While no panacea, we are now provided with new tools and approaches to how we record the evidence of the past and the ways in which we communicate it. New technologies make it possible to make high-precision high-quality recording of physical evidence of the past and new visualization and representation technologies give us new tools to interpret, analyze and communicate our understandings. We can now (virtually) walk through our (re)creations and, most importantly, change them to reflect multiple perspectives and voices. Seeing the past looks at a number of these new approaches and how they are changing, once again, how we see the past. While powerful, these new approaches also raise challenges and tensions in our fields. How we can adapt to these and respond is a key part of the presentation.
R.G. Matson (University of British Columbia, Department of Anthropology)
Determining Chacoan Great Kivas at Cedar Mesa, Utah: Adventures in Remote Sensing
During investigations of two Chacoan Great Houses on Cedar Mesa in 2009 several putative Great Kivas were located and mapped. Two of these were associated with the two Great Houses and two were isolated. If these were all Great Kivas this would be an anomalous concentration and include an association with a ceramic tradition not found before. In 2012 we (Lipe and I) investigated these using augering, GPR and electromagnetic conductivity. First Chacoan Great Houses and Great Kivas are introduced, then Cedar Mesa and its archaeology, prior to the 2012 remote sensing presentation.
2:20–2:40 Free Coffee and Snacks
Lisa McLean (University of British Columbia, Department of Classical and Near Eastern Studies)
Visual Effects and Digital Animation for Archaeology
Recreation and restoration utilizing 3D art in archaeology involves digital artists working collaboratively to accurately represent artifacts or sites for recording or sharing purposes. Lisa McLean talks about creating geometry that can be textured and viewed as a 2D image or manipulated with 3D viewing software, achieving a better understanding of how things or places looked thousands of years ago. See the six minute video, ”The Many Layers of Time of the Ishtar Temple" and view digitally created Images of the Pithos hall from the ongoing Kalavasos and Maroni Built Environments (KAMBE) Project in Cyprus and observe a walkabout demonstration using the latest in film industry 3D software.
Kate Hennessy, Michael Blake, Natasha Lyons, Dave Schaepe, and Andy Phillips (Simon Fraser University; University of British Columbia, Department of Anthropology; Stó:lō Research and Resource Management)
Digging into the Scowlitz digital archives: the Sq’éwlets Virtual Museum of Canada Project
Sq’éwlets: A Stó:lo-Coast Salish community in the Fraser River Valley is a Virtual Museum of Canada-funded exhibition being collaboratively produced by a team of Sq’éwlets and Stó:lo community members, archaeologists, anthropologists, and new media designers. The exhibit will highlight the important roles that archaeology and oral history play in the Sq’éwlets community today, and feature interviews with and commentary from Sq’éwlets community members, archaeologists, historians, and field school students who collaborated on research at the Sq’éwlets site from 1992 to 2006. In this presentation, we will discuss the evolution of this project, the role of digital and social networks in our communicative process, and the emergence of participatory design practices that facilitate the development and sharing of concepts and ideas. The long history of community-based archaeological practice at Sq’éwlets represents a guiding framework for our digital exhibit production process, and for the representation of the digital collection from the Sq’éwlets site, the broader history of the contemporary community, and the significance of these to Sq’éwlets people today.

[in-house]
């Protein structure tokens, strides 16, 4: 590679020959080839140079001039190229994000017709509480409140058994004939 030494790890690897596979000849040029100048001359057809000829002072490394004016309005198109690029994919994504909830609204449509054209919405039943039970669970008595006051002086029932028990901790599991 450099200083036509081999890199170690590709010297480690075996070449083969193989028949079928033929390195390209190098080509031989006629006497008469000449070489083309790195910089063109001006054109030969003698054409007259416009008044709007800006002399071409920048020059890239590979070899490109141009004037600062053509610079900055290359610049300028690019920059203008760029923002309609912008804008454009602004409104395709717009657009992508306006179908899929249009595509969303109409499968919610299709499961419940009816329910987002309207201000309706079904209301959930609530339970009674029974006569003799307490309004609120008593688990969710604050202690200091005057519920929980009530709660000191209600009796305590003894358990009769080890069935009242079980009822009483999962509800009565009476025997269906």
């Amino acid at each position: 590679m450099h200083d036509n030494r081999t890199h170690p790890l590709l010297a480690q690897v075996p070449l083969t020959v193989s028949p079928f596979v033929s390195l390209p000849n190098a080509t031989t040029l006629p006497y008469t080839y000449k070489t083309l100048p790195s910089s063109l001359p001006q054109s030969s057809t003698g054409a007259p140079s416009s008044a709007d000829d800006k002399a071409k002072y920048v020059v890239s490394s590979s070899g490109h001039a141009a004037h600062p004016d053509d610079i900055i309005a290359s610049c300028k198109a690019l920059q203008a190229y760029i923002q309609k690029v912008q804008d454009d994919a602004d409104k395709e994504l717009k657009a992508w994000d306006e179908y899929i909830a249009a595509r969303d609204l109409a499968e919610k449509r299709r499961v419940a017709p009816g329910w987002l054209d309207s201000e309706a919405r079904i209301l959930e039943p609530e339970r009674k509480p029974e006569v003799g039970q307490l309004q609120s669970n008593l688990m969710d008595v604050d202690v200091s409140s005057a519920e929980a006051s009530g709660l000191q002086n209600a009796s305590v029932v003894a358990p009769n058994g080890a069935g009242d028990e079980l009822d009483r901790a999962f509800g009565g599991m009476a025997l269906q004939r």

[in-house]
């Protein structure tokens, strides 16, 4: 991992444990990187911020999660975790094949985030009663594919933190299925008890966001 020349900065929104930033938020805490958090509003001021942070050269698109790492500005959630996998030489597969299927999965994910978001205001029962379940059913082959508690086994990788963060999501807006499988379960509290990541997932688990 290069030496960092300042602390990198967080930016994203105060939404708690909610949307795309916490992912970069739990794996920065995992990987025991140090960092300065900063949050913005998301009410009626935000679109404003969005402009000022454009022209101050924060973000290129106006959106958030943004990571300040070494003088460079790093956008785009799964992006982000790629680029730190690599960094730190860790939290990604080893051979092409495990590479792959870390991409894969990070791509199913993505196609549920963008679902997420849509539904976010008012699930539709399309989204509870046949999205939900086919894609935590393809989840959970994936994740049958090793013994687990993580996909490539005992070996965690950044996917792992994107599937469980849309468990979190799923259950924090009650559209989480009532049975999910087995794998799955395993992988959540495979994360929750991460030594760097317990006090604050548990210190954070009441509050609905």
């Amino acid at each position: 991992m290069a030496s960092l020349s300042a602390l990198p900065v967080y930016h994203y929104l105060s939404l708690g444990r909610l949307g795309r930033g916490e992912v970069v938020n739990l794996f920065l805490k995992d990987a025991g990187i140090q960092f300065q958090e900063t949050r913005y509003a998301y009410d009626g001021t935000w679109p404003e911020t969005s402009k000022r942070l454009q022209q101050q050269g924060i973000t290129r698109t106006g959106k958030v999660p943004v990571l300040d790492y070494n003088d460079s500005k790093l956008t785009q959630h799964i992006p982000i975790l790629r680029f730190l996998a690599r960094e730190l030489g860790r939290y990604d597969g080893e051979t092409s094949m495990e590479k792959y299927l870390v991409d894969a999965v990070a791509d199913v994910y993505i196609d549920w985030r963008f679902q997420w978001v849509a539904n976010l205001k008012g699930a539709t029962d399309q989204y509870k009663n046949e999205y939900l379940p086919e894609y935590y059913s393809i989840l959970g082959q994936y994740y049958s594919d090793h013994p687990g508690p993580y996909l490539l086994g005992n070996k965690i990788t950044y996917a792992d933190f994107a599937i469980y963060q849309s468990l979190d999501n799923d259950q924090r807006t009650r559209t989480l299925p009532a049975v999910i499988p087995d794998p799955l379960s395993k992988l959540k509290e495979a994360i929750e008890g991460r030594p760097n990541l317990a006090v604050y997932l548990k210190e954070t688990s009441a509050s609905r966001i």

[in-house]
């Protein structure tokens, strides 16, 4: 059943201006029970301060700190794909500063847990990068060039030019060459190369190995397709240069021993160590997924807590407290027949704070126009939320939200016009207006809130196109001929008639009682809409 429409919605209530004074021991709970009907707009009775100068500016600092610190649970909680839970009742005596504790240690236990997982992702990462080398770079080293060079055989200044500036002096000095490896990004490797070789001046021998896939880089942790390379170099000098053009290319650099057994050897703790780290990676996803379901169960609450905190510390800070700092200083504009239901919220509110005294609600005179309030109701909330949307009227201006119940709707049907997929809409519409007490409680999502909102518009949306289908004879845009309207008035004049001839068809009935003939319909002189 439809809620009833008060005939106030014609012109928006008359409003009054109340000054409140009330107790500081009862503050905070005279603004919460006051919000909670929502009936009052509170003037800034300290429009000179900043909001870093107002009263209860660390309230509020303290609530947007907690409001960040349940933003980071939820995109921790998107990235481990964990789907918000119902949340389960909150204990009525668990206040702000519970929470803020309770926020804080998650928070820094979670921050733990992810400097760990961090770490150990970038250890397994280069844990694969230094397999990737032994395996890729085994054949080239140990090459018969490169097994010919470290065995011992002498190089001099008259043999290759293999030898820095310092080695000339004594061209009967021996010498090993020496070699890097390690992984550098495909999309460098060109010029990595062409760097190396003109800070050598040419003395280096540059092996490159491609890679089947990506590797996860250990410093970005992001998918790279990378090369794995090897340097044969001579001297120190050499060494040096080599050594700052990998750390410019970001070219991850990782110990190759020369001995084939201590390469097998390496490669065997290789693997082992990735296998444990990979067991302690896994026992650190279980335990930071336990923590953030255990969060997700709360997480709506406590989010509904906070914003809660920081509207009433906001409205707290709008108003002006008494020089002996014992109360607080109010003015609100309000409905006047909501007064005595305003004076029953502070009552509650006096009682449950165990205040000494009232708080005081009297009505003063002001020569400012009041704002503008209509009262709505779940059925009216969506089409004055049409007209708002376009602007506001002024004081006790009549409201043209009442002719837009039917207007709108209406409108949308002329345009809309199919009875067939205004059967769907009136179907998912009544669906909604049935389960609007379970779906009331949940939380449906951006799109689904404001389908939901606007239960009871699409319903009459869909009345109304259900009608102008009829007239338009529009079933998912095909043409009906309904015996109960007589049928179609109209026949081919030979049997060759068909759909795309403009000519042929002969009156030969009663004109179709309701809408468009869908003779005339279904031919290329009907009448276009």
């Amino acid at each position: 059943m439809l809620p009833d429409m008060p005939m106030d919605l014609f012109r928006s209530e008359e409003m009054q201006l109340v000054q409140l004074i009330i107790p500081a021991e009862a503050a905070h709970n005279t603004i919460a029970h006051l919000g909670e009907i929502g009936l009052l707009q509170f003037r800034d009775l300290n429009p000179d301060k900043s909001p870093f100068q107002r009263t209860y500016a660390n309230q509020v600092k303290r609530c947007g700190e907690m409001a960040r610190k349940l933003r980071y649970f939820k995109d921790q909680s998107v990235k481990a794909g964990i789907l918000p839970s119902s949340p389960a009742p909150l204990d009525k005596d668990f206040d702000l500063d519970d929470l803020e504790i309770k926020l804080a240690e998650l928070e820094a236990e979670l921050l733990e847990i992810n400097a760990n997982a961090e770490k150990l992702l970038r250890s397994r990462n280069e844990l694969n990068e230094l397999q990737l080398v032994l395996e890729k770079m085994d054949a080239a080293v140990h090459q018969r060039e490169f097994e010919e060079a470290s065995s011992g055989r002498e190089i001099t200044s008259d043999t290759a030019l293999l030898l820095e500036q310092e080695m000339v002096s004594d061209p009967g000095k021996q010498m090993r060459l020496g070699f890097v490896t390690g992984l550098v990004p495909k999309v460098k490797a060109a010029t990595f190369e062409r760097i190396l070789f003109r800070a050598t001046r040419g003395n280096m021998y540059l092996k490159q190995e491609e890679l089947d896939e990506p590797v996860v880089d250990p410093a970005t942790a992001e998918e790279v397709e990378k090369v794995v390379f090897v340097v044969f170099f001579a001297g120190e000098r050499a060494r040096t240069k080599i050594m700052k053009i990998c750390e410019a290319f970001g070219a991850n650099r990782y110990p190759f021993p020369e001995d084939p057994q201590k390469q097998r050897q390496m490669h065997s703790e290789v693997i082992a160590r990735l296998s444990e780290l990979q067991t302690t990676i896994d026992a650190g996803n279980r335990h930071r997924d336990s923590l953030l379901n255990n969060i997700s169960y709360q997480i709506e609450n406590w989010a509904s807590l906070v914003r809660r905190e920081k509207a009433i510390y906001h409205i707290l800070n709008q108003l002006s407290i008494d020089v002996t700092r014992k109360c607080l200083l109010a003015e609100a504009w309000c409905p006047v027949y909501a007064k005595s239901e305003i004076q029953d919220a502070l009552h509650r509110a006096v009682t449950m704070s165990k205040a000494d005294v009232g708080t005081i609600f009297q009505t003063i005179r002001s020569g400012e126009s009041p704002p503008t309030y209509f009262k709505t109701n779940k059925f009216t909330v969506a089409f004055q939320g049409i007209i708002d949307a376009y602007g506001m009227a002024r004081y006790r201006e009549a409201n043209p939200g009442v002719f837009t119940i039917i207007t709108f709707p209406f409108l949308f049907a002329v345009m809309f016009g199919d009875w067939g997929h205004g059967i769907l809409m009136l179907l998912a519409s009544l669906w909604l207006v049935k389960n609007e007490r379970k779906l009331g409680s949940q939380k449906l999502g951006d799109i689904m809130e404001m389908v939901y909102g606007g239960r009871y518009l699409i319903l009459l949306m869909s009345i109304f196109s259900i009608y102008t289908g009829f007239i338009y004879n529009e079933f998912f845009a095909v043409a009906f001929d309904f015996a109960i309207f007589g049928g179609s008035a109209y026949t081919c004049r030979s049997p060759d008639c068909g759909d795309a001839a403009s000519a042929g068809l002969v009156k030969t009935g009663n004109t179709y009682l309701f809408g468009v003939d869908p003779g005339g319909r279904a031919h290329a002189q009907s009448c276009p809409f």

Bryn Letham (University of British Columbia, Department of Anthropology)
Refining the Late Pleistocene-Early Holocene Sea Level Curve in the Prince Rupert Harbour, British Columbia: Old Methods and a Few New Tricks
Since the end of the Last Glacial Maximum the west coast of British Columbia has undergone dramatic changes in relative sea level. These sea level histories vary between areas due to locally different isostatic responses to deglaciation and tectonic conditions. Early human occupation of this area was influenced by this dynamic landscape, and therefore knowing where the coastline was at different times in the past is critical for surveying for archaeological sites from these time periods. This paper describes the field methods used and the utility of digital core scanning, LiDAR imaging, and GIS analyses for refining our understanding of the sea level history of the Prince Rupert Harbour, one of the most densely occupied areas on the Northwest Coast prior to European colonization, yet an area where no Late Pleistocene or Early Holocene sites have been identified. Preliminary results of this ongoing field and lab research suggest that the post-glacial sea level curve for this area may not have been as extreme as previously assumed.
3:40–4:00 Questions and Discussion
Sponsored by the UBC Faculty of Arts, Department of Classical, Near Eastern and Religious Studies, and the Department of Anthropology